Grade: Middle
Subject: Science

#887. Using Newton's Laws with 2 Liter Bottle Rockets

Science, level: Middle
Posted Wed Mar 10 09:21:19 PST 1999 by Joel Moore (

Union Elementary, Warsaw, OH
Materials Required: 2 Liter bottles, cardboard, tape, launching mechanism
Activity Time: 6-8 class periods
Concepts Taught: History, Physics, Graphs, Formulas

We do this lesson in the spring of the year as part of our sixth grade space unit. It involves a brief history of
rockets and continues with Newton's Laws of Motion. We culminate the mini unit by building and
launching 2 liter bottle rockets where we use formulas and charts to measure height and velocity.
The reference source for the notes and the assembly of the bottle rockets are from The Ohio State
University Extension Office booklet called "Rockets Away." It can be purchased from them for $1.00
I place the students in groups of four and then two students work together to build one rocket.
This makes two rockets per group. Each group has to experiment with the rockets and work together so
that only one variable is changed between them. As a class, we are trying to test many variables so that
when it comes time to build a rocket on their own, they can decide how best to build it to fly the highest.
(Winners get a prize.)
Students sign up for launch day by completing a spreadsheet that has listed the amount of water,
nose weight, total weight, and description and number of fins. During launch, we time the flight from
lift off until it touches down. We then use a formula to calculate the height and velocity and enter the
data on the spreadsheet to make a double graph. H=(t/2) x 16 V= t/2, H/V, x .68 = mph
I made up a quiz from the following board notes. I made a test from the quiz and included
mock rocket data on a graph to test them on the formula. You could also ask them to explain how they
would test a variable using the scientific method.
Notes on board:
I. History
A. 1200's AD - Used in the Middle East. Called "Chinese Fire Arrows"
1. Made of tubes stuffed with gun powder that when ignited, exploded and produced
hot gasses that pushed the rockets into flight.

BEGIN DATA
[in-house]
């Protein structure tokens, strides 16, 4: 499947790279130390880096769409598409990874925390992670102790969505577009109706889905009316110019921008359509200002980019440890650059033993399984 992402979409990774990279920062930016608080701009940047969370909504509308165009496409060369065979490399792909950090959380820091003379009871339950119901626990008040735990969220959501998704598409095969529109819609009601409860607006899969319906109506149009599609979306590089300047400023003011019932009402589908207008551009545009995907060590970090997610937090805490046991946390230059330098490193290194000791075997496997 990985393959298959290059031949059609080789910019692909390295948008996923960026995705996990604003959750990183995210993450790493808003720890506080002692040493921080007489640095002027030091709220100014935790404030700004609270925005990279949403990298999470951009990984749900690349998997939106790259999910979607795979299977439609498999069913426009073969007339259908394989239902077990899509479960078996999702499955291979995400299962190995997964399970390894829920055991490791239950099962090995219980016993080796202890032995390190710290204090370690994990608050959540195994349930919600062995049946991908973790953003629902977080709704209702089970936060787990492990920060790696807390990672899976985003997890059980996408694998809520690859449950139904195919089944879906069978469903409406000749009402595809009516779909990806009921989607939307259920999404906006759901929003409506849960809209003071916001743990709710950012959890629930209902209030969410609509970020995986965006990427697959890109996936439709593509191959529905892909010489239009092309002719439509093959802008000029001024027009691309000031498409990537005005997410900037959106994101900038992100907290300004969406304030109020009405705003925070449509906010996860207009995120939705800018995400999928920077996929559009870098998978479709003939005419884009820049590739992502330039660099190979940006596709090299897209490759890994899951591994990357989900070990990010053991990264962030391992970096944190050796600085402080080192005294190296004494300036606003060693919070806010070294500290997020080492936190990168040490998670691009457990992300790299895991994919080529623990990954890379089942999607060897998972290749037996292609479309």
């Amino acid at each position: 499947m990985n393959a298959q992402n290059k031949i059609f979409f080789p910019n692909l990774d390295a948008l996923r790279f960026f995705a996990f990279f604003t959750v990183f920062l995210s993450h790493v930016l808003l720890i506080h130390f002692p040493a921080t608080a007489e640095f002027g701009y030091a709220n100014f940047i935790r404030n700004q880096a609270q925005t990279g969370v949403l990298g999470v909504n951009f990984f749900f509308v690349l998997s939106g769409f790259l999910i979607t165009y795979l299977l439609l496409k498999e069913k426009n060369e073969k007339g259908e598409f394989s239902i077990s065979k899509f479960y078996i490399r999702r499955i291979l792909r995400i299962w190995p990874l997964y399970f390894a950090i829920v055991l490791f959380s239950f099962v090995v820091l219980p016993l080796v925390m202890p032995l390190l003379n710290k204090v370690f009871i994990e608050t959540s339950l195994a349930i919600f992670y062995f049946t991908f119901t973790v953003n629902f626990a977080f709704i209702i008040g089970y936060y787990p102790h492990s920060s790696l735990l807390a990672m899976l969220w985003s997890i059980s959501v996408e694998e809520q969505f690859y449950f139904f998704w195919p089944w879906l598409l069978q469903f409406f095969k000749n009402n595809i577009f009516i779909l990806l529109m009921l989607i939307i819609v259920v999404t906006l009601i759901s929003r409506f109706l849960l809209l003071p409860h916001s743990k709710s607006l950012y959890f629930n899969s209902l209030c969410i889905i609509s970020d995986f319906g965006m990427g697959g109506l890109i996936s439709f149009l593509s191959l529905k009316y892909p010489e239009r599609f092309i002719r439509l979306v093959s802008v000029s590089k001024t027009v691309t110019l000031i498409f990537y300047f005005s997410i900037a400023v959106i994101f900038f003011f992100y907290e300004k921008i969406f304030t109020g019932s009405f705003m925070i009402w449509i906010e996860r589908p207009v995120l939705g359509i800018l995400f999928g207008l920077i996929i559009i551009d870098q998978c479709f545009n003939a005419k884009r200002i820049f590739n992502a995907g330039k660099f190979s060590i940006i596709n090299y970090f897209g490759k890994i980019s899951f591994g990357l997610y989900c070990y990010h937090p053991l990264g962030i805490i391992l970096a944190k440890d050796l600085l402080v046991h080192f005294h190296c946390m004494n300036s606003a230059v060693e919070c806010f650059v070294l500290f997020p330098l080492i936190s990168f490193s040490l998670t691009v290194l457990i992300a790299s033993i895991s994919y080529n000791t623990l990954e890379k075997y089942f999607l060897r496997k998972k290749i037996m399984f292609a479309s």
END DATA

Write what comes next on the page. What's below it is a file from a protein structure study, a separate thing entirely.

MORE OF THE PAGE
B. 1687, Sir Isaac Newton published a book of principles which have become known
as Newton's Laws of Motion
C. Only since the 1700's, have rocket experimenters actually understood the scientific
principles behind the motion of rockets.
D. Rockets were used in the War of 1812, which inspired the Star Spangled Banner.
II. Newton's Laws
A. First Law
1. Objects at rest will stay at rest, or objects in motion will stay in motion, unless
acted upon by an unbalanced force. (see p. 6-7)
B. Second Law
1. The acceleration of an object is directly related to the force exerted on that
object and oppositely related to the mass of that object. (see p. 8)
C. Third Law
1. For every action there is always an opposite and equal reaction. (see p. 9)

III. Rocket Launch
A. For a rocket to lift off, force must be exerted. (First law)
B. The rate (speed) will be determined by two things: (Second law)
1. The mass (weight) of the rocket
2. By the force produced by the fuel.
C. The reaction, or motion, of the rocket away from the launch pad is equal to and
opposite from the thrust of the engine or nozzle. (Third Law)

IV. Questions people ask NASA scientists about rockets.
A. Do rockets really fly?
B. If rocket engines burn oxygen, how do they work in space?
C. Why do rocket engines have nozzles?
D. Why are rockets so long?
E. If rockets don't fly, why do they have fins?
F. Why are rockets so stream-lined?
G. If rockets fly in space without interference from air or gravity , why must they still be

V. Answers.
A. Rockets move without the need of atmosphere (air). (exp. # 5,6)
B. Rockets carry oxygen with them as part of their propellant (solid fuel).
C. The purpose is to increase and direct the acceleration of gases as they leave.
(exp. #7 & a hose)
D. To control the rocket and give it a control system. (exp. # 8)
E. Rockets are stabilized by the effects of air moving over the fins which function as
controls. (exp. # 9)
F. Friction from the Atmosphere (air) will slow the rocket down while it is moving, called
drag and turbulence. (exp. #10)
G. In order for a rocket to remain stable (balanced), the center of pressure and center of
gravity should be no closer than 1/2 the distance equal to the largest diameter of the
body. (exp. # 11)

Note: There are many commercial rocket launchers available. I have plans available where you can
build your own using about $10 worth of common hardware parts. I can email them free of charge. I
can also build one and ship it within the United States for $29.00. Contact me at